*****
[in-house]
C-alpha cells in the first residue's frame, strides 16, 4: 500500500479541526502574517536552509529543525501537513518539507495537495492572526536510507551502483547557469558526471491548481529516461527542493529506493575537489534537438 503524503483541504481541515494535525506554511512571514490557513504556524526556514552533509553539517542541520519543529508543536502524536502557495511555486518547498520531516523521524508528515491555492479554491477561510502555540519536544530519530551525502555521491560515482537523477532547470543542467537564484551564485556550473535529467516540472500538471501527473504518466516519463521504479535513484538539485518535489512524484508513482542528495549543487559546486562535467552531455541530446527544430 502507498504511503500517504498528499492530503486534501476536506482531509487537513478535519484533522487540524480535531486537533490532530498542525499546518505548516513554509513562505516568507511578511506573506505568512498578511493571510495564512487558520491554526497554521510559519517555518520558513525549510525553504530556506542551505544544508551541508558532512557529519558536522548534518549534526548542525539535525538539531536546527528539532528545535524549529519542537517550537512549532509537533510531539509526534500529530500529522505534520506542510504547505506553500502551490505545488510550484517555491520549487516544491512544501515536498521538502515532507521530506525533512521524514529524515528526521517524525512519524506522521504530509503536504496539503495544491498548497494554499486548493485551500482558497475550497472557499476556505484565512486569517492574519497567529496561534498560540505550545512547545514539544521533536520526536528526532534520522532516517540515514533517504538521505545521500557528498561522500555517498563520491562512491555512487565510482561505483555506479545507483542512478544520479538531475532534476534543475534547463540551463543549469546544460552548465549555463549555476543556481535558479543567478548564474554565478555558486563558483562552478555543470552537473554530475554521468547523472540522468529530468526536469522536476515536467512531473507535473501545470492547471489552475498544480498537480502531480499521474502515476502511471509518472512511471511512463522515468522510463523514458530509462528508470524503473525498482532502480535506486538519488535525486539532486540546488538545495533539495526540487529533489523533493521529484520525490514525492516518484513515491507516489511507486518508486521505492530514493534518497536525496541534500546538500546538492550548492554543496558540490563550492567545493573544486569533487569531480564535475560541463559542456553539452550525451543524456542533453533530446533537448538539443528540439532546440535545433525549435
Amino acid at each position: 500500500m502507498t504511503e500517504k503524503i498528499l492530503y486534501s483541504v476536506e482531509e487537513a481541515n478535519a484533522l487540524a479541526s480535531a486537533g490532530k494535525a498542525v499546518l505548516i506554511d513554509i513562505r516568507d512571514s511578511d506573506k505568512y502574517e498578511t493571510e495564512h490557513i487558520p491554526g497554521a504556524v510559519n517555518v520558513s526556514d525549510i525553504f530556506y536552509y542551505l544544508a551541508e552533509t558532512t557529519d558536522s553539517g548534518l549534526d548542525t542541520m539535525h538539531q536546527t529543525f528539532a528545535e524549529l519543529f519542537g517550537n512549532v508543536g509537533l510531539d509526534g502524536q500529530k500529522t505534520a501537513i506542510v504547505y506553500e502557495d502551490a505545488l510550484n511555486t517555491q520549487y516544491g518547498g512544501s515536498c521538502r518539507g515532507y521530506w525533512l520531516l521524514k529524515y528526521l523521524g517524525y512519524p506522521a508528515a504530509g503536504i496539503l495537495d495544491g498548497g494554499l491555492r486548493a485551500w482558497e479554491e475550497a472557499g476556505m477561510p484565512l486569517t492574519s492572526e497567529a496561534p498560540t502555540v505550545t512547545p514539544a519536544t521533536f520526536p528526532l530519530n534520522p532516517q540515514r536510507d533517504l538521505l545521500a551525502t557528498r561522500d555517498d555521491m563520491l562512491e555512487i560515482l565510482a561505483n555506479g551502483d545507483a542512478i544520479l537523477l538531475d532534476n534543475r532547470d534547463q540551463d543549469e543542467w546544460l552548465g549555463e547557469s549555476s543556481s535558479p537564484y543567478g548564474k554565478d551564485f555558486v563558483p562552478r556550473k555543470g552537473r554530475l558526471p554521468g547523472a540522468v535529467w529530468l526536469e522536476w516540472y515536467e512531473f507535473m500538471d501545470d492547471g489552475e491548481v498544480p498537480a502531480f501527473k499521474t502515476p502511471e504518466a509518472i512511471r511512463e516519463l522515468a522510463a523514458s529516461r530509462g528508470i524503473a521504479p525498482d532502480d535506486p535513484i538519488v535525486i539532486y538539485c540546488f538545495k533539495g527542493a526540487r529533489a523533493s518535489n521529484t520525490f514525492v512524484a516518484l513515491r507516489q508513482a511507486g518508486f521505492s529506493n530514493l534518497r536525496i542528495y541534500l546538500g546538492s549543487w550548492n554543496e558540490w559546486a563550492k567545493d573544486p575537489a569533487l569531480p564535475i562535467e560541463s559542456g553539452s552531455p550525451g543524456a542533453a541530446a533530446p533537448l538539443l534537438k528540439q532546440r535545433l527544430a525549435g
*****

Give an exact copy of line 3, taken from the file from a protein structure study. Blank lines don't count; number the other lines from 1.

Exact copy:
Amino acid at each position: 500500500m502507498t504511503e500517504k503524503i498528499l492530503y486534501s483541504v476536506e482531509e487537513a481541515n478535519a484533522l487540524a479541526s480535531a486537533g490532530k494535525a498542525v499546518l505548516i506554511d513554509i513562505r516568507d512571514s511578511d506573506k505568512y502574517e498578511t493571510e495564512h490557513i487558520p491554526g497554521a504556524v510559519n517555518v520558513s526556514d525549510i525553504f530556506y536552509y542551505l544544508a551541508e552533509t558532512t557529519d558536522s553539517g548534518l549534526d548542525t542541520m539535525h538539531q536546527t529543525f528539532a528545535e524549529l519543529f519542537g517550537n512549532v508543536g509537533l510531539d509526534g502524536q500529530k500529522t505534520a501537513i506542510v504547505y506553500e502557495d502551490a505545488l510550484n511555486t517555491q520549487y516544491g518547498g512544501s515536498c521538502r518539507g515532507y521530506w525533512l520531516l521524514k529524515y528526521l523521524g517524525y512519524p506522521a508528515a504530509g503536504i496539503l495537495d495544491g498548497g494554499l491555492r486548493a485551500w482558497e479554491e475550497a472557499g476556505m477561510p484565512l486569517t492574519s492572526e497567529a496561534p498560540t502555540v505550545t512547545p514539544a519536544t521533536f520526536p528526532l530519530n534520522p532516517q540515514r536510507d533517504l538521505l545521500a551525502t557528498r561522500d555517498d555521491m563520491l562512491e555512487i560515482l565510482a561505483n555506479g551502483d545507483a542512478i544520479l537523477l538531475d532534476n534543475r532547470d534547463q540551463d543549469e543542467w546544460l552548465g549555463e547557469s549555476s543556481s535558479p537564484y543567478g548564474k554565478d551564485f555558486v563558483p562552478r556550473k555543470g552537473r554530475l558526471p554521468g547523472a540522468v535529467w529530468l526536469e522536476w516540472y515536467e512531473f507535473m500538471d501545470d492547471g489552475e491548481v498544480p498537480a502531480f501527473k499521474t502515476p502511471e504518466a509518472i512511471r511512463e516519463l522515468a522510463a523514458s529516461r530509462g528508470i524503473a521504479p525498482d532502480d535506486p535513484i538519488v535525486i539532486y538539485c540546488f538545495k533539495g527542493a526540487r529533489a523533493s518535489n521529484t520525490f514525492v512524484a516518484l513515491r507516489q508513482a511507486g518508486f521505492s529506493n530514493l534518497r536525496i542528495y541534500l546538500g546538492s549543487w550548492n554543496e558540490w559546486a563550492k567545493d573544486p575537489a569533487l569531480p564535475i562535467e560541463s559542456g553539452s552531455p550525451g543524456a542533453a541530446a533530446p533537448l538539443l534537438k528540439q532546440r535545433l527544430a525549435g